The Sumanganj District of Bangladesh provides a valuable context to explore these issues in several ways. Not only does the area experience a critical gap in the availability of health care service providers, but a market also exists for fee-for-service health care, as community members are already accustomed to seeking care or unreliable quality from often unskilled private providers due to the gap in the availability of providers in public facilities. In addition, an established cadre of community-based skilled birth attendants already existed, but was underutilized due mainly to inadequate supervision and low community awareness of their capabilities. Finally, women faced barriers to seeking delivery services at facilities due to social norms and religious practices [9].

Other models exist with some similarities. For example, this model is similar to the Shasthya Shebika (SS) approach. The SHE and the SSs are selected from the community, provided training and supervision, provided community-based services, and rely on their activities to earn compensation. The distinctive element of the SHE approach is that the SHEs charge for their services directly on a fee-for-service basis. SSs receive a financial incentive from relatively small mark-ups of resale health-related products provided or subsidized by a sponsoring organization such as an INGO or the MOH. This feature also sets the SHE model apart from similar models in other countries, like kaders’ posyandu in Indonesia or the LiveWell model in Zambia [4].

This paper will first present an overview of factors influencing the uptake of skilled birthing care and then describe the SHE model and its transformational potential. The SHE model comprises a cadre of frontline health workers in remote, underserved areas with a stable strategy to earn adequate income and are likely to remain in practice in the area. They can provide high-quality basic clinical skills and access to higher care. The community and the health system recognize them as legitimate. In addition, they are female, come from the same geographical, and cultural background as their clients, and are closer to their clients' socioeconomic peers than most other health workers.

These features of the SHE model can potentially increase clients' uptake of skilled birthing services and contribute positively to social and gender dynamics. Selecting SBAs from among women within traditionally underrepresented and marginalized communities ensures that they have networks, social connections, capital, and a desire to continue building a life there. Designing SBA interventions that increase their power in their social context could expand their economic independence and reinforce positive gender and power norms in the community, addressing long-standing issues of poor remuneration, overburdened workloads, and poor retention.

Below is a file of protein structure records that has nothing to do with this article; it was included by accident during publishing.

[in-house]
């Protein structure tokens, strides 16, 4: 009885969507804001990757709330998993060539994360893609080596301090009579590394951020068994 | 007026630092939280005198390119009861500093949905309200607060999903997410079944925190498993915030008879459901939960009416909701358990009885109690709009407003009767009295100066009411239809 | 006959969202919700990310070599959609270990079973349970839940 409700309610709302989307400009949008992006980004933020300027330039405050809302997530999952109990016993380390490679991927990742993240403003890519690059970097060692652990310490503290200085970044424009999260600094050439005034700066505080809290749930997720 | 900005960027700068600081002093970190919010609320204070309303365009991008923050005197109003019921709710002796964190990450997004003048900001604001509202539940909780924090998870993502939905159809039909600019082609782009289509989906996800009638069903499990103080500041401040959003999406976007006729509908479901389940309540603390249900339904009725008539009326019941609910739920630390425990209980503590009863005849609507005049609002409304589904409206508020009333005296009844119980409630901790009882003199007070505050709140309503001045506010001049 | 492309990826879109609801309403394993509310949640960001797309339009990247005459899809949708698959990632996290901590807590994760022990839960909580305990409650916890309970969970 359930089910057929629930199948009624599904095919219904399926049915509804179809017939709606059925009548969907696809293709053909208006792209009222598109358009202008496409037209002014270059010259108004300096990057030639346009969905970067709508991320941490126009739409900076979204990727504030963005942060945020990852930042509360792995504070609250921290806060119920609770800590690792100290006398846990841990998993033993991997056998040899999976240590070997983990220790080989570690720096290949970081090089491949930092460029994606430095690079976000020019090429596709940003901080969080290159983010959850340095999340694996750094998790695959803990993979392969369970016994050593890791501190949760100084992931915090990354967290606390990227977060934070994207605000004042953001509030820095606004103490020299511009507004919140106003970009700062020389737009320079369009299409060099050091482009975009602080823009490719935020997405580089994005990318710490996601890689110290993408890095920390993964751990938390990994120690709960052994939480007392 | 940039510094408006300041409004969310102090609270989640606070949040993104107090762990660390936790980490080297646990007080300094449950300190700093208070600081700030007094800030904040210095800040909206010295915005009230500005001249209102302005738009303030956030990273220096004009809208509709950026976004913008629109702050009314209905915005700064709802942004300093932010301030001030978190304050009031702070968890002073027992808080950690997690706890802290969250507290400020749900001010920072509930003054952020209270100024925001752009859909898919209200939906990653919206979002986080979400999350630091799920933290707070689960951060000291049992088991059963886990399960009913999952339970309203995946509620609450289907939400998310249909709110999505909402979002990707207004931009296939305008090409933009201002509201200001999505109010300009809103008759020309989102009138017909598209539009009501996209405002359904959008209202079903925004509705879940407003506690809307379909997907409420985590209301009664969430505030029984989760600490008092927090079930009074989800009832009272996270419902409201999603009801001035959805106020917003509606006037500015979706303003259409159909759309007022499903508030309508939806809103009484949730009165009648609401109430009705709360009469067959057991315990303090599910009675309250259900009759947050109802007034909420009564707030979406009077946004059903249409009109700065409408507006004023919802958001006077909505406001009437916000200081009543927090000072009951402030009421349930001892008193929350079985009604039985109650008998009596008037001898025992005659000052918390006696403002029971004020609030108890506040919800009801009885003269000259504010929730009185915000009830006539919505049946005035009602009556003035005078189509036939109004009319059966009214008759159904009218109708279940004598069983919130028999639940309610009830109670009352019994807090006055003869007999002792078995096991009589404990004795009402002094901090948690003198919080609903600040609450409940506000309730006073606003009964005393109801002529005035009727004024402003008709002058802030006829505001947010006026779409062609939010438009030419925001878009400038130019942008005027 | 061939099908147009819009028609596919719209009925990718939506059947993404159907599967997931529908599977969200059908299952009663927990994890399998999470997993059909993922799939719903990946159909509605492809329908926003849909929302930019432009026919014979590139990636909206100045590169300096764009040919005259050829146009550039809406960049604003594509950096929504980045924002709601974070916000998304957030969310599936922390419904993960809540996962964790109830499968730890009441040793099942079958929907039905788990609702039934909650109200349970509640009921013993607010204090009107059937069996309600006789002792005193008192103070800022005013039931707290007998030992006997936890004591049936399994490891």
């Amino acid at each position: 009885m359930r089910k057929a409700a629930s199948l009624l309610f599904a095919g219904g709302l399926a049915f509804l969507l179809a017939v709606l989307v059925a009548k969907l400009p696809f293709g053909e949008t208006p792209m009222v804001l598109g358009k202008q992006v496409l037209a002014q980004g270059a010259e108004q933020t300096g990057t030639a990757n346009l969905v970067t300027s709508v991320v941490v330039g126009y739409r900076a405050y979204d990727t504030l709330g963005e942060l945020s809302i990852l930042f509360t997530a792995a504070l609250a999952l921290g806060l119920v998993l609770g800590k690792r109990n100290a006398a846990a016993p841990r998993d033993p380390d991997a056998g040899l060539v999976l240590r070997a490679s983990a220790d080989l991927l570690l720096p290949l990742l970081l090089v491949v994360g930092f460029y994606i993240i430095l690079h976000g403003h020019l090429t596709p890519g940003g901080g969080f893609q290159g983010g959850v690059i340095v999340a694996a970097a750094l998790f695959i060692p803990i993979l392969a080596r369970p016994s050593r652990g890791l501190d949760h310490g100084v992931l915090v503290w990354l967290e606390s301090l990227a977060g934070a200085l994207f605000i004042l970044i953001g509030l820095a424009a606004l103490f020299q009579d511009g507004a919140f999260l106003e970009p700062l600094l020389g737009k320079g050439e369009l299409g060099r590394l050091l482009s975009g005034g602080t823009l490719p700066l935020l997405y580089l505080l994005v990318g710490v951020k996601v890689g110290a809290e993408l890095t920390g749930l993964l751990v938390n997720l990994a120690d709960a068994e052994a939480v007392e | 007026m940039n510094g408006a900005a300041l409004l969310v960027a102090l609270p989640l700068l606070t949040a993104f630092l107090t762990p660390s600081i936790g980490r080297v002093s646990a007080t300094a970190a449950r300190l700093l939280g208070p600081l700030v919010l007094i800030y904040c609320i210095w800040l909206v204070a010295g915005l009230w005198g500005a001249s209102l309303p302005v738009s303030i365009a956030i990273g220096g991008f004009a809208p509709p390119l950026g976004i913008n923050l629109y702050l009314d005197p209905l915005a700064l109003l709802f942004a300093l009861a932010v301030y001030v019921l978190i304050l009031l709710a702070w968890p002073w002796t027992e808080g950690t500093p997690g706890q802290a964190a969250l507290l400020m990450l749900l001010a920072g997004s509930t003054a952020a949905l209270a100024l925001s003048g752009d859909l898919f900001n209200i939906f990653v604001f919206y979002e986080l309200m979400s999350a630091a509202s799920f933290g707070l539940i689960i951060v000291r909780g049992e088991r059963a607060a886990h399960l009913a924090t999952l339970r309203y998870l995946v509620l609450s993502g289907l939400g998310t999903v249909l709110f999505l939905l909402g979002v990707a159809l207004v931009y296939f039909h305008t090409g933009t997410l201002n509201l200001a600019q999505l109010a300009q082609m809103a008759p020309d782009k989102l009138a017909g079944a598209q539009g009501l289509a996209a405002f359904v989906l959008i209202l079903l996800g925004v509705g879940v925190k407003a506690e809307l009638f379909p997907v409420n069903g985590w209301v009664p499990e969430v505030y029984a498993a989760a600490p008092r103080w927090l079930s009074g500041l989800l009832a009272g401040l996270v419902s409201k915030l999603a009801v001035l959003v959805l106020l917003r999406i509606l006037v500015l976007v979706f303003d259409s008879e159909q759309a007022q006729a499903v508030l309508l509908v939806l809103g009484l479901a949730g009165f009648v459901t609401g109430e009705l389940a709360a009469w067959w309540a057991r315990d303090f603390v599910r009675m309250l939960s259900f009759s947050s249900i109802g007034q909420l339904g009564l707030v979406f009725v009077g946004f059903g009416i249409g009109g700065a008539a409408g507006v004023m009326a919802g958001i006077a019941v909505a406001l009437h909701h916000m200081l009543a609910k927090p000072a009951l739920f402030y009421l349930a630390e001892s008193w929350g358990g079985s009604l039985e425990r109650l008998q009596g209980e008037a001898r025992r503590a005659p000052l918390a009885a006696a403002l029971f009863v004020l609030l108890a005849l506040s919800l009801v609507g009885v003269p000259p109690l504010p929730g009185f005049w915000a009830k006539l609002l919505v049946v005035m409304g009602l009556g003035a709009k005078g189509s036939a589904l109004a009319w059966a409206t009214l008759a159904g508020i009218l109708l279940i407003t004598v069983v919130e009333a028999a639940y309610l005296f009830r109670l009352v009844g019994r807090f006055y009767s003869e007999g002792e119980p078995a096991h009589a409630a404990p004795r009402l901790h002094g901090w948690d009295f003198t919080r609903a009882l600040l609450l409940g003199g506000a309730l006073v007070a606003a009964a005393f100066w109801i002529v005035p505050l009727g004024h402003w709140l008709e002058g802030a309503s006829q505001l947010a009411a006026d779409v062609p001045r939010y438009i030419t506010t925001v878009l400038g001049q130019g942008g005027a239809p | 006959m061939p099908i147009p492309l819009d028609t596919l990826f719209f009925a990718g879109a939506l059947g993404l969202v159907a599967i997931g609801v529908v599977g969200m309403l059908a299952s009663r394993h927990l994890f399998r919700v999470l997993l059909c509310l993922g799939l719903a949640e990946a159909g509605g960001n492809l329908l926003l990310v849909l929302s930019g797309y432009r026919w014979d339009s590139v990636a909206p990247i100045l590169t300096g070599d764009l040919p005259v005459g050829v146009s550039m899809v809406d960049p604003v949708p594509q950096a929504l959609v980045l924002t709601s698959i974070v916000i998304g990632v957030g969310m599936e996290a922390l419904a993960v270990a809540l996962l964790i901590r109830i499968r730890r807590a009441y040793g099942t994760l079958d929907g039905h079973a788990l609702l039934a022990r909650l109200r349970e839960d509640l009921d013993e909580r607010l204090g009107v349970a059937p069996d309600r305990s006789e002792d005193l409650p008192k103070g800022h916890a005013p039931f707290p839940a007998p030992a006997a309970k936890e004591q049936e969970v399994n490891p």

These shifts could also enhance the perception of quality and accessibility among clients and contribute more to women’s agency. This model amplifies and gives greater weight to client perception and builds on frontline providers’ and clients’ agency, making it more robust in challenging settings, more acceptable to clients, and more sustainable than other options.


This paper is a descriptive exercise depicting a novel intervention in detail. A selective review of relevant literature provides an overview of maternal health strategies to improve skilled birth attendant availability and skill. The literature review included both peer-reviewed publications and "grey" literature. The project description draws on an in-depth desk review of project documentation. The desk review covered the project proposal, routine project reporting covering supportive supervision findings, training materials, activity logs, and internal assessments; midline and end-line reports; and journal articles published on program data. Program monitoring and evaluation data included in the review covered project outputs such as health services delivered, commodities sold, community events conducted, and project outcomes such as the percentage of the coverage area accessing critical maternal and child health services.

Case presentation

International calls for more significant investment in skilled birthing care underestimate the complexity of women's needs and preferences and providers' needs and preferences [7]. To maximize the impact of such investments, health worker support interventions must offer a specific pathway to address the unique challenges of a range of women's preferences [11]. Women's preference for birthing care that is convenient, respectful, or culturally congruent may overshadow clinical quality, as defined by technical experts, in their care-seeking.